should hold my present position or withdraw to a well-selected and more advantageous one east of Gaines's Mill, where I could protect the bridges across the Chickahominy over which I must retire if compelled to leave the left bank. He left General Barnard, of the Engineers, with me, to point out the new line of battle in case he should decide to withdraw me from Beaver Dam Creek. The orders to withdraw reached me about 3 o'clock A. M., and were executed as rapidly as possible. The positio might be cut off by Jackson, I sent Stoneman word to make his way as best he could to White House, and in proper time to rejoin the army — wherever it might be. Believing my forces too small to defend successfully this long line, I asked General Barnard, when he left me, to represent to General McClellan the necessity of reenforcements to thicken and to fill vacant spaces in my front line. He himself promised me axes. This was my first request for aid, but none came in response. The axes
Robert Underwood Johnson, Clarence Clough Buell, Battles and Leaders of the Civil War: Volume 2., Washington under Banks. (search)
nts, forming them into provisional brigades and divisions; a service for which he was exactly fitted and in which he was ably assisted by Captain (afterward Lieutenant-Colonel) Robert N. Seott, Distinguished after the war by his invaluable public services in the organization and editing of the Official Records of the Rebellion.--Editors. as assistant adjutant-general. At this period not far from one hundred thousand men must have passed through this dry nursery, as it was called. General Barnard, as chief engineer of the defenses, with the full support of the Government (although Congress had, in a strange freak, forbidden it), set vigorously to work to complete and extend the fortifications, particularly on the north side and beyond the eastern branch, and to clear their front by felling the timber. Heavy details of new troops were furnished daily, and the men, carefully selected, easily and cheerfully got through an immense amount of work in an incredibly short time. It w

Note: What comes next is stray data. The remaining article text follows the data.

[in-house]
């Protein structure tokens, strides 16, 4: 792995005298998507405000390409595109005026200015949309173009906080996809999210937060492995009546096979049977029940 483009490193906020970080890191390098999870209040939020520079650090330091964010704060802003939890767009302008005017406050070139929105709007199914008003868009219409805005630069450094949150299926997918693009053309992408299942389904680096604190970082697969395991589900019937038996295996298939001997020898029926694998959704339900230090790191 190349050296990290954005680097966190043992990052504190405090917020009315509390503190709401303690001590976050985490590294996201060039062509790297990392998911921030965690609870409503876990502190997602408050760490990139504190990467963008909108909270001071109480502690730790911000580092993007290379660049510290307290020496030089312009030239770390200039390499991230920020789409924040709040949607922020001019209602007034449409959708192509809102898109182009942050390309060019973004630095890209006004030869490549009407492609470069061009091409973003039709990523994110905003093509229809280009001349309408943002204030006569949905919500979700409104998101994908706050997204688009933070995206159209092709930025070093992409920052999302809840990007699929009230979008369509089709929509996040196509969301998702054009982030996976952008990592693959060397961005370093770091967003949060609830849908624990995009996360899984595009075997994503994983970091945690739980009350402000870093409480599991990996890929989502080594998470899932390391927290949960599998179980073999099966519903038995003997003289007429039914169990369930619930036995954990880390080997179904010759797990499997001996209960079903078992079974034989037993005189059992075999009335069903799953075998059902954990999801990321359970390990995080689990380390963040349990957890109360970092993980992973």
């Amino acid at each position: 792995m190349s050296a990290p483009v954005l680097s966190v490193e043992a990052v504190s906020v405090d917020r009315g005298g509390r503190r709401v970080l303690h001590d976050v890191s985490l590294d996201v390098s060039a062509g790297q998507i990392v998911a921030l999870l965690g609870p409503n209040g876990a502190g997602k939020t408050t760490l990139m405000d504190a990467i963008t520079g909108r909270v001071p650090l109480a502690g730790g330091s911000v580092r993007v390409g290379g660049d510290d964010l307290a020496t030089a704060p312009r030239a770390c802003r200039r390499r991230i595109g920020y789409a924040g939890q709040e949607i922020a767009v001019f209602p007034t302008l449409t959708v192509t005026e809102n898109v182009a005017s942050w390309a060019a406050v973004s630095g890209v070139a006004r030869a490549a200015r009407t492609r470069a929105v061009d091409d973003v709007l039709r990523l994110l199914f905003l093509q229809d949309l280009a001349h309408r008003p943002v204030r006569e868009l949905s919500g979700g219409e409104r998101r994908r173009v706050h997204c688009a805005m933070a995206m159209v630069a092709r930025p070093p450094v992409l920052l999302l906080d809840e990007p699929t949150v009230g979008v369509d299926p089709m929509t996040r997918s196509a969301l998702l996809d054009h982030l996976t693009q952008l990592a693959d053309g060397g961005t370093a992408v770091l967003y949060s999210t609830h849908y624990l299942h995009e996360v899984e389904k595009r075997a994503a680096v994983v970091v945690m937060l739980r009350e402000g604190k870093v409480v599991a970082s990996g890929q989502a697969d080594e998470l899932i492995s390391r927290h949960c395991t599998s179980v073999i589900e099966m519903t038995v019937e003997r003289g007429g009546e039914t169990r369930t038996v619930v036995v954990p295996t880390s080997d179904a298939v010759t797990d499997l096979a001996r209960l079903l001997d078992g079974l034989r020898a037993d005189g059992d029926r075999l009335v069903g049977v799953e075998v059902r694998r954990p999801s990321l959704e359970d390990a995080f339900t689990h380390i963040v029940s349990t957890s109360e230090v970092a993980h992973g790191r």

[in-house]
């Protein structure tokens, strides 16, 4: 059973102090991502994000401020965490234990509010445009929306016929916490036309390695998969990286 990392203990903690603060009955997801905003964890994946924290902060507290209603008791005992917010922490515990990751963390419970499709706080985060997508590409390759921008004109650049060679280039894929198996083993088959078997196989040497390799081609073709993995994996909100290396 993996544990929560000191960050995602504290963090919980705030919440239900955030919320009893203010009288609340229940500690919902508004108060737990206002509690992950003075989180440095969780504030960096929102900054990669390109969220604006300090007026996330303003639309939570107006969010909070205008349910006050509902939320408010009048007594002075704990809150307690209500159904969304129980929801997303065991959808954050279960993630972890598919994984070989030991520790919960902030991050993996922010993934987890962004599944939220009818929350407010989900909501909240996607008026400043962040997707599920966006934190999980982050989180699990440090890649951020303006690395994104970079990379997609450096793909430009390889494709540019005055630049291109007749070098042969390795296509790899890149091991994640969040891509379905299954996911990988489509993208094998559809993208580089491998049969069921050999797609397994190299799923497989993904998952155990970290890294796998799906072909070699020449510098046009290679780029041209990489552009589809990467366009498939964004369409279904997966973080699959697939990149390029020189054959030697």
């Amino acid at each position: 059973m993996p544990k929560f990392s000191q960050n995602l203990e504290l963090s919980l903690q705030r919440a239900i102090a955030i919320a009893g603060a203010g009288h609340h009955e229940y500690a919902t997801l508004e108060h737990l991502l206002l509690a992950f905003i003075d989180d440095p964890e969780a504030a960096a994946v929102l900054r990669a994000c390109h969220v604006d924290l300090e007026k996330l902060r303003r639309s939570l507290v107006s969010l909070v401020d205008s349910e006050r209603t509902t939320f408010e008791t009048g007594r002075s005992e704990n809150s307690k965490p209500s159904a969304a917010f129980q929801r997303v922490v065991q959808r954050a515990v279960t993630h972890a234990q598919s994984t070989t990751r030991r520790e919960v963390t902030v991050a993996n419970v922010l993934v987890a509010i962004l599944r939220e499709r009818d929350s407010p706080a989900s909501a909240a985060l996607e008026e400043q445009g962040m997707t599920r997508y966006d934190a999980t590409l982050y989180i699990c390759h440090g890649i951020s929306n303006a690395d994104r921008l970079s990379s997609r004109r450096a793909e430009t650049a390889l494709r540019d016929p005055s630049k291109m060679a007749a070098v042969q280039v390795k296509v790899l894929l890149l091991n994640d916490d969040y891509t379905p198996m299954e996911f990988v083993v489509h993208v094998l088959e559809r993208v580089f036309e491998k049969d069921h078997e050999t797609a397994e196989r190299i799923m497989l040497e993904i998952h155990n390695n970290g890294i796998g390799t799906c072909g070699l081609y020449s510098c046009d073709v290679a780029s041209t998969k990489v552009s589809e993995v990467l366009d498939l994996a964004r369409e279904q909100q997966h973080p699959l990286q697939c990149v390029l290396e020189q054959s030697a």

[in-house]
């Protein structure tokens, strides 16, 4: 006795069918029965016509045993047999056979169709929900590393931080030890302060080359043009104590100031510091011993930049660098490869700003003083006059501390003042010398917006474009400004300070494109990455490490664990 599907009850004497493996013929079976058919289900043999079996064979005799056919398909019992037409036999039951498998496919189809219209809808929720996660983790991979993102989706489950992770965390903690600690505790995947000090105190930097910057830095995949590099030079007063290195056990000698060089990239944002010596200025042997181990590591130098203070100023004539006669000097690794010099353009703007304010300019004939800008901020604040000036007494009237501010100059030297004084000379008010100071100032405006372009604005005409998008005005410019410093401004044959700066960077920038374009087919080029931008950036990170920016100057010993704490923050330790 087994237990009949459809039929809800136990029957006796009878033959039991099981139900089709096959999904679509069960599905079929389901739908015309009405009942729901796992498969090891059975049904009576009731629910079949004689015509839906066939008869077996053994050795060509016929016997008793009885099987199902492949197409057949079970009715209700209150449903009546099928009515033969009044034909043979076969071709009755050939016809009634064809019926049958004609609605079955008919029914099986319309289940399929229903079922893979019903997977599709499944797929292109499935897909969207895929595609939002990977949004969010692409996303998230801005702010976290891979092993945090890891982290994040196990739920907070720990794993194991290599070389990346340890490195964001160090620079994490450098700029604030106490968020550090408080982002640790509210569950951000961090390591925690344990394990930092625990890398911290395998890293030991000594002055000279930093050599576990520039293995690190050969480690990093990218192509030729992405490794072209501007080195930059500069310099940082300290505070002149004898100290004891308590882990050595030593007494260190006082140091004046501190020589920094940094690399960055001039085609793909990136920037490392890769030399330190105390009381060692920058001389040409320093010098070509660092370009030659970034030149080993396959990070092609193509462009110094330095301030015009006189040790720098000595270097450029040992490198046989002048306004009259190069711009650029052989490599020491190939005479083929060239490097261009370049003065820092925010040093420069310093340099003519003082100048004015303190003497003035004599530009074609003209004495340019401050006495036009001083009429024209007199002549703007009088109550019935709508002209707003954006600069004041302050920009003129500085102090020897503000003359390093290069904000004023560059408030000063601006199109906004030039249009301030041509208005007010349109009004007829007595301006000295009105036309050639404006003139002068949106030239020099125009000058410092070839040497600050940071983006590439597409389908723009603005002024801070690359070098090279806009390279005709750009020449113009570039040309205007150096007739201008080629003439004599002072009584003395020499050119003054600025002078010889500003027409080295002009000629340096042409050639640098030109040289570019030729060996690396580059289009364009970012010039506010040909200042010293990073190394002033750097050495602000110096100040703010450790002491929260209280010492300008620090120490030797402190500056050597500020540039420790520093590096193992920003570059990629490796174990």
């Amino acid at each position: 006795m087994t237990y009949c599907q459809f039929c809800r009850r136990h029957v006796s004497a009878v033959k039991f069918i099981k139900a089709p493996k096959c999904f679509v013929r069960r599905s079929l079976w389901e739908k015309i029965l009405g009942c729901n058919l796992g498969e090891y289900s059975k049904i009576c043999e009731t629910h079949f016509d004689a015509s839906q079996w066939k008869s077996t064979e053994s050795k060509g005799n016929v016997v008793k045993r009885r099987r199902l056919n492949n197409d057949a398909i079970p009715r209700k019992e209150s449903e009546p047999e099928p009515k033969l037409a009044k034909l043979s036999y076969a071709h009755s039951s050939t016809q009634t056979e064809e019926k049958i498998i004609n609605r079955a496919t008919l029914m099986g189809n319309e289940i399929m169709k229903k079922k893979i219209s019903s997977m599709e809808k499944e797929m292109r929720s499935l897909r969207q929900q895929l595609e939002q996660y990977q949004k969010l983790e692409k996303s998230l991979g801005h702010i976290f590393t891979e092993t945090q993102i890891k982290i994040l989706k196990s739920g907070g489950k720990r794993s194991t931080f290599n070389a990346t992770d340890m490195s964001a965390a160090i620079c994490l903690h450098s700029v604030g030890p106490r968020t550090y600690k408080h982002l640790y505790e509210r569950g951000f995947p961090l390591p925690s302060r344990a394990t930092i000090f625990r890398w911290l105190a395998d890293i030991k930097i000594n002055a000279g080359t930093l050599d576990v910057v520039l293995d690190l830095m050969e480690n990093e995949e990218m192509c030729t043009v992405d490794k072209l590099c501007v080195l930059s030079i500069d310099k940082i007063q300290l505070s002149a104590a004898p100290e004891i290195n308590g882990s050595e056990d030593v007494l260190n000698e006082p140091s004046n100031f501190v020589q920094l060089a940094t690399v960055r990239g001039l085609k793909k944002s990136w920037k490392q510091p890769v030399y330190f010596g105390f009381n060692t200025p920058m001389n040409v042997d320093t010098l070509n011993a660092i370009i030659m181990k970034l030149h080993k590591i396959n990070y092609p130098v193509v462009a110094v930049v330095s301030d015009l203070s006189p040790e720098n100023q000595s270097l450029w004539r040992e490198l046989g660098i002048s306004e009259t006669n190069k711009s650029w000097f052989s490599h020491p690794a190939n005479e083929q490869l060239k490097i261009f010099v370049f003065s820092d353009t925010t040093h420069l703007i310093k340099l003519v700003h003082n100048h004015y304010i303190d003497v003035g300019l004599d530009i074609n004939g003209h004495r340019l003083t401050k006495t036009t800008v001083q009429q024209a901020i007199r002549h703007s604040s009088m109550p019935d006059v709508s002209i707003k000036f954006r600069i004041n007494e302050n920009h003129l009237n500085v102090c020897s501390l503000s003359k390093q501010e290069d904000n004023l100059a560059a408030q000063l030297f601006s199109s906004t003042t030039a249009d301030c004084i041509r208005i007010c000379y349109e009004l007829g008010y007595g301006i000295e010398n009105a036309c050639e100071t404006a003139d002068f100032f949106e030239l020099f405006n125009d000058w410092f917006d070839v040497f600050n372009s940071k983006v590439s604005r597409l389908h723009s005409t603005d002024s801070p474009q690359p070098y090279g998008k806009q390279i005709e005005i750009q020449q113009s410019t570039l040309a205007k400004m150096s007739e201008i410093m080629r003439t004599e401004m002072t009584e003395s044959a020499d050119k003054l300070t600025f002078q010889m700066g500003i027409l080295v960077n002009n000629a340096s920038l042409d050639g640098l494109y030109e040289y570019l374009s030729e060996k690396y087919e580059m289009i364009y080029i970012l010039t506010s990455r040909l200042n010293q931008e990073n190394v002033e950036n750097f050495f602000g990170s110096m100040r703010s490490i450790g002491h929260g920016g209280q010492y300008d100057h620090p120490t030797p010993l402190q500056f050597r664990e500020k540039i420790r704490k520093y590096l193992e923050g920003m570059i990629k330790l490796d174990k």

Benson J. Lossing, Pictorial Field Book of the Civil War. Volume 3., Chapter 12: operations against Richmond. (search)
of Grant's Headquarters when the writer visited City Point, at the close of 1864. the building seen in the center was the General's quarters. It was very neatly built of small hewn logs, excepting the front, which was of planed pine timber, the bark left on the edges, and the whole well chinked with cement. It had two wings, making the whole quite spacious. A building at the left of it, was occupied by General Rawlins, Grants' chief of staff; and one on the right was the quarters of General Barnard, the engineer-in-chief. Grant's house was presented by the Lieutenant-General, at the close of the war, to George H. Stuart, President of the U. S. Christian Commission, who caused it to be taken to Philadelphia. By permission of the City authorities he re-erected it in Fairmount Par, where it yet (1868) remains. elevated grounds of Dr. Eppes, near the junction of the Appomatox and the James, he established his Headquarters. When Grant determined to throw Meade's army to the south s
ent (besides General McClellan) were Generals McDowell, Sumner, Heintzelman, Keyes, Franklin, Fitz-John Porter, Andrew Porter, Smith, McCall, Blenker, Negley, and Barnard. The President of the United States was also there. The plans of General McClellan were fully explained to the council, and the general question submitted to thentreville, or whether a movement should be made down to the Lower Chesapeake. After a full discussion, four of the officers — McDowell, Sumner, Heintzelman, and Barnard — approved of the former plan, and the remainder of the latter. The details were not considered as fixed; though it was generally understood that the point of dethe Army of the Potomac was withdrawn. In the first place, the city itself was defended by a strong system of fortifications, built under the directions of General Barnard, and sweeping round a line of thirty-three miles in extent. The troops which were assigned to garrison these fortifications were eighteen thousand in number,